Finally, for a touch of the Old Country, instead of a Negroni, order a Famiglia Reale:

1 oz. Plymouth gin
1 oz. sweet vermouth (preferably Dolin)
1 oz. Campari
1 oz. Champagne

***Add all ingredients to an Old Fashioned glass.  Add ice and stir 5-6 times.  Garnish with a twist of grapefruit.

Our memories of the ocean will linger on, long after our footprints in the sand are gone. But don’t fret; Fall is right around the corner with a whole slew of new cocktails to keep us warm.  Stay tuned….

Thursday, August 16, 2012

Family Traditions: Cocktails With History

A gentleman knows, and is proud, of his heritage. He recognizes himself as one in a long line of paterfamilias, and views himself as a keeper and pedagogue of family traditions, stories, and heirlooms. A gentleman realizes that it is his duty to continue passing down these items—hiding the skeletons along the way—as well as to add to them in order to better the future generations. As a fellow bon vivant, I challenge you to take it upon yourself to both pass on a family legacy as well as to start a new one that later generations will continue.

As I noted in my first post, I proudly wear my grandfather’s 1972, red Submariner Rolex. It is a timepiece that my grandfather sported for over 20 years and, thereafter, kept time on my father’s wrist. Each time that I check it, I know that the watch has ensured that Bon Vivant men timely kept their appointments and, one day, I look forward to passing it to the next generation.

I have also recently acquired another timepiece—a silver, handmade Wempe Zeitmeister pocketwatch—that I hope will become the next Bon Vivant-family heirloom (I even had my initials engraved on the back so that everyone will know who first carried this handsome watch).  In acquiring this piece, I came to realize that a pocketwatch is a lost art, and purchasing a well-made one is not as easy as one might think (even in New York City).  Indeed, it is for this very reason that every well-heeled gentleman should have at least one in his collection; it is just further proof of how refined a bon vivant you really are.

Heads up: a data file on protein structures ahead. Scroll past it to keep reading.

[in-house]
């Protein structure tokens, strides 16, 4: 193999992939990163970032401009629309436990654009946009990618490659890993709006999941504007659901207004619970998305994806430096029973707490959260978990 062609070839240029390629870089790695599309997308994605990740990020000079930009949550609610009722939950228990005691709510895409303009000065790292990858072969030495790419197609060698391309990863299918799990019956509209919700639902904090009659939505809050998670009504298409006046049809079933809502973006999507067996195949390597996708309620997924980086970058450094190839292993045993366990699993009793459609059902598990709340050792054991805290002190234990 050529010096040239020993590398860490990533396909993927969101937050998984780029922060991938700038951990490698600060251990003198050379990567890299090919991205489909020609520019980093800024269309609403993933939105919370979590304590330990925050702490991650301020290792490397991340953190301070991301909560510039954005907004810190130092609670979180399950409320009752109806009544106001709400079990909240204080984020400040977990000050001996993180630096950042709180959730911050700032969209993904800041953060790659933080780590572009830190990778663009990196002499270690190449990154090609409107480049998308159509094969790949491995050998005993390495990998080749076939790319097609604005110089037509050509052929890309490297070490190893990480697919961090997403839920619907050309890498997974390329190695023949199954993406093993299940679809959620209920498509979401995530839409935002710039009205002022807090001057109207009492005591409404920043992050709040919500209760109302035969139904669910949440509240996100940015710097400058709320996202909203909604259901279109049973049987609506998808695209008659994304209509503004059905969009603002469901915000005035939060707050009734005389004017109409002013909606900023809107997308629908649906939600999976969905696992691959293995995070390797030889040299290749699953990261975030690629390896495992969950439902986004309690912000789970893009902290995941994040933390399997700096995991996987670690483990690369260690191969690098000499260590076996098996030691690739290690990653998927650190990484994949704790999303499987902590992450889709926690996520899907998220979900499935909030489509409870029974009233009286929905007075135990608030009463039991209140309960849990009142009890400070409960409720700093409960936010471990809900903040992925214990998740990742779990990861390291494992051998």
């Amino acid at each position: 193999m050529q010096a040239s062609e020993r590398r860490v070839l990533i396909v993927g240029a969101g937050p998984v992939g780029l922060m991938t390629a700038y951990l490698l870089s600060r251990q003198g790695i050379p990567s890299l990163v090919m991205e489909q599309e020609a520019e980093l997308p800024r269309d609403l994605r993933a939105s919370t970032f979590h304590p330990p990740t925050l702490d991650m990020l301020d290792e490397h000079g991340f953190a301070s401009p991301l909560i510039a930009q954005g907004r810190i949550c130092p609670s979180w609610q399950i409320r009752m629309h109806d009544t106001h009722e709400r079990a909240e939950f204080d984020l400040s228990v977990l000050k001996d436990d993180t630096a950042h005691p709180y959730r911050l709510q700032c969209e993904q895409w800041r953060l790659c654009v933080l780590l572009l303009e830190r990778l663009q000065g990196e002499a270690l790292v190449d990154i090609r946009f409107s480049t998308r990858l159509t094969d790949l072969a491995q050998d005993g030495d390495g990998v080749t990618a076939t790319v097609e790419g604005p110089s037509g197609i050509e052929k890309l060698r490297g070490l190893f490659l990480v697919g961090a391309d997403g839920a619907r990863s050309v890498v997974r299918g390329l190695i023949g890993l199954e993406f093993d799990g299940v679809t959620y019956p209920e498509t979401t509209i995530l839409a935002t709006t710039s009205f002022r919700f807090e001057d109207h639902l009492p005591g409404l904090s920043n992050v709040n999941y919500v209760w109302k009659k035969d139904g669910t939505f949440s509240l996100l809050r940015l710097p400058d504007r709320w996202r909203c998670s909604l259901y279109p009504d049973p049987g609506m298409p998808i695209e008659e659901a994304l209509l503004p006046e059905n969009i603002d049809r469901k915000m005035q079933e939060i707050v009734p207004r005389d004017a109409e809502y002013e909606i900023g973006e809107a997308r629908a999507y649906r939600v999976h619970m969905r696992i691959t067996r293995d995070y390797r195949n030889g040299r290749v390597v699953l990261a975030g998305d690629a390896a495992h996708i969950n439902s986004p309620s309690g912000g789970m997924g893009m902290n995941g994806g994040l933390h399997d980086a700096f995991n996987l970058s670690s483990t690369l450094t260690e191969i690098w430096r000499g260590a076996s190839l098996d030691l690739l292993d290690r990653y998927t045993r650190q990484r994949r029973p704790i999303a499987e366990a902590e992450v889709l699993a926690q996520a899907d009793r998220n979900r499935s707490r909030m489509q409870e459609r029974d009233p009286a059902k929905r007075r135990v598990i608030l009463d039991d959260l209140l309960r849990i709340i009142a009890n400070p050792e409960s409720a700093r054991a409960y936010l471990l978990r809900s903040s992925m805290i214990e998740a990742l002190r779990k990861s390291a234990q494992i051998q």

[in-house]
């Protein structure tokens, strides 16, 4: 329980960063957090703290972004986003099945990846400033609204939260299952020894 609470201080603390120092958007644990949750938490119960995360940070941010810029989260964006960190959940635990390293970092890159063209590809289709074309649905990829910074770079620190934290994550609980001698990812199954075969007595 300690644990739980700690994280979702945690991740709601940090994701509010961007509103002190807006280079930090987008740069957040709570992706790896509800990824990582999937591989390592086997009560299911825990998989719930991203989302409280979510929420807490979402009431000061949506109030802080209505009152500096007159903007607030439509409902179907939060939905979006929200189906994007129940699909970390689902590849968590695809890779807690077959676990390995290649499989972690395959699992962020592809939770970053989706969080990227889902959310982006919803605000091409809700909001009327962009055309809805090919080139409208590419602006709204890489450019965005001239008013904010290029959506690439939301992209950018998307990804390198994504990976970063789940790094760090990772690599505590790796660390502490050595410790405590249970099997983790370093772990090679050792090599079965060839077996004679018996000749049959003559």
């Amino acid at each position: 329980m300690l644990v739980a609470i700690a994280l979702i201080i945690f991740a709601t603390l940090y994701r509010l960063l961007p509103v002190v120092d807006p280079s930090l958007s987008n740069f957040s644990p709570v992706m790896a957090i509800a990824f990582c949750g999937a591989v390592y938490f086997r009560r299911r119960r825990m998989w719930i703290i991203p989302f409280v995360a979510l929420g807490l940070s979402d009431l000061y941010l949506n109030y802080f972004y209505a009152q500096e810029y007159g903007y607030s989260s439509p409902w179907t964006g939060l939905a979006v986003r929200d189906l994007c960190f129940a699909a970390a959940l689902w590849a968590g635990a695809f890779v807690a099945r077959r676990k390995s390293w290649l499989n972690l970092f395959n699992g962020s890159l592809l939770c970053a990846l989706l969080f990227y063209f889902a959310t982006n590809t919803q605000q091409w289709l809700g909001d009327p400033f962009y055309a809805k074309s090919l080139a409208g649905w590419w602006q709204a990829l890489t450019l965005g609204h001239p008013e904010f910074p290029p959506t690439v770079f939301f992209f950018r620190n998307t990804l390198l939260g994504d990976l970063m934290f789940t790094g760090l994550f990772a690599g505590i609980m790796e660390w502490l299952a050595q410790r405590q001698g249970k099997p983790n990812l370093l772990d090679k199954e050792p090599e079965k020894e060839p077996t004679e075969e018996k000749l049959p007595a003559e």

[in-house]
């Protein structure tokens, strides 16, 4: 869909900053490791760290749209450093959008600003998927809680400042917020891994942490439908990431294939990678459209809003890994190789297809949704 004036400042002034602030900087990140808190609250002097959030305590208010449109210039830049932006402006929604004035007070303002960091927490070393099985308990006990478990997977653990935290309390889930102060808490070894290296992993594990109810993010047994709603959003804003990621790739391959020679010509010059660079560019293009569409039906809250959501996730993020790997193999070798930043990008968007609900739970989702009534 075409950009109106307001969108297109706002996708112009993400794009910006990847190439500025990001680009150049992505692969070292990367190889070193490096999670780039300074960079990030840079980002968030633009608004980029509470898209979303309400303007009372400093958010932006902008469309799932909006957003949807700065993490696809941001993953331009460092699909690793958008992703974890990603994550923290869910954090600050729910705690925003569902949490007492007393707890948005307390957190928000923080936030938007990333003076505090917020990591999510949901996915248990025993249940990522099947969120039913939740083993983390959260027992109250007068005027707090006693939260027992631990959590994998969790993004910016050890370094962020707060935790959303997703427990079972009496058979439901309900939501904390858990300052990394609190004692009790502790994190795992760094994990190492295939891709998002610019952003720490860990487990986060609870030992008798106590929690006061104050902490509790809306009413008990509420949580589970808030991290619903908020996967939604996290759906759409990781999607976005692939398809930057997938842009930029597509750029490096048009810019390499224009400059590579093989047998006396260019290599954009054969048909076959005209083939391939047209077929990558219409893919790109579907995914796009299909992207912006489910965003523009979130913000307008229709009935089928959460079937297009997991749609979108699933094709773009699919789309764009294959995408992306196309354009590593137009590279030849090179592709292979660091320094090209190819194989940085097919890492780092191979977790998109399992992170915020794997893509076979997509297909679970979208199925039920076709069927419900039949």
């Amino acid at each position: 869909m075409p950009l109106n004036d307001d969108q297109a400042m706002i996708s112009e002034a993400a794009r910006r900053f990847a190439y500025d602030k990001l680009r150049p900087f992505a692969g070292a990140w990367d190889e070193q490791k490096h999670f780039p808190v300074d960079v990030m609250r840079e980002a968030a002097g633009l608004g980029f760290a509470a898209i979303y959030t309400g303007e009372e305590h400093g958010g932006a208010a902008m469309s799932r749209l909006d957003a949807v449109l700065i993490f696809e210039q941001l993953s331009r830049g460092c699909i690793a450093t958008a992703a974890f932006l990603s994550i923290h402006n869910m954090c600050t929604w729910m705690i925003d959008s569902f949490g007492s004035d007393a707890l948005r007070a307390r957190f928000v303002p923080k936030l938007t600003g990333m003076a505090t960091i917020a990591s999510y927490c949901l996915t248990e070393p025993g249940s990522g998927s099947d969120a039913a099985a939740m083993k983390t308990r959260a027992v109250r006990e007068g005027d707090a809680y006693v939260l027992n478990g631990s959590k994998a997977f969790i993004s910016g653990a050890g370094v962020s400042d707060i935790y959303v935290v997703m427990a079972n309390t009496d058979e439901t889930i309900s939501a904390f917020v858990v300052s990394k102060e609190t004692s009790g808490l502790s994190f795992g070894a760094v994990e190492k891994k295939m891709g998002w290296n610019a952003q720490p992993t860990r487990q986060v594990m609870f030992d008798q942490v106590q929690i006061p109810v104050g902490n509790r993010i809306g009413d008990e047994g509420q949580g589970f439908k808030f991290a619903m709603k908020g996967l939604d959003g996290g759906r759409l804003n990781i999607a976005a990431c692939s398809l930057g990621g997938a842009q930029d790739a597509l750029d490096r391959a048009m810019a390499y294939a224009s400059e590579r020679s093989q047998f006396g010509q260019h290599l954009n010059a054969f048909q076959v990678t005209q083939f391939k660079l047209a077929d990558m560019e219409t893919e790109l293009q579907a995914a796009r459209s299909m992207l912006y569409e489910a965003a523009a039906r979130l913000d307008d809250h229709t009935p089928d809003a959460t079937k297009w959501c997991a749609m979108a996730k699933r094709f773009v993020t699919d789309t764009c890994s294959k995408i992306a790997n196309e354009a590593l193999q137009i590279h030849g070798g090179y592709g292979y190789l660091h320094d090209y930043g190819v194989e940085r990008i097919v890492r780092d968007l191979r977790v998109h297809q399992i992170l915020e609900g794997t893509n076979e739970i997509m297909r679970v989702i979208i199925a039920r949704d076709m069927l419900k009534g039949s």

In the 16th century, men wore watches on chains around their neck or pinned to their jackets as pendants.  In the 17th century, the watch itself was shrunken, the face covered in glass, and began to be worn in the pocket usually attached to a chain or a silk ribbon. In fact, it is for this reason that vests have pockets or, as in the case of jeans, a smaller “fifth” pocket was sewn into pants (that small pocket in your jeans is not for coins).

Patek Phillipe created the first wristwatch in 1868. In 1880, Constant Girard (Girard-Perregaux) developed a concept of wristwatches, made for German naval officers. In 1904, Brazilian aviator Alberto Santos Dumont asked his friend Louis Cartier to come up with an alternative that would allow him to keep both hands on the controls while timing his performances during flight. Cartier soon came up with the first prototype for a man's wristwatch called the Santos wristwatch, which was first sold in 1911.  But the pocketwatch remained in favor until World War I. During the war, soldiers needed access to their watches while their hands were full. They were issued wristwatches, called “trench watches.” After the war, pocketwatches went out of fashion, and by 1930, the ratio of wrist watches to pocketwatches was 50-1.

Today, given the resurgence of the three-piece suit and the old-world styles that are now en vogue, a pocketwatch attached to a fob and chain makes a rakish statement, even when worn with jeans. And when paired with monk straps that have the same color metal as the chain (as I am decked in today), the pocketwatch makes an even bolder statement.

In addition to passing on family heirlooms, a gentleman should also teach the next generation how to act like a man (passing along this blog is a good start). My grandfather taught me how to quail hunt, my father taught me how to properly cradle the nose of a football when breaking through the defensive line, and I will add to the list by passing on the art of the cocktail, especially ones that have withstood the test of time.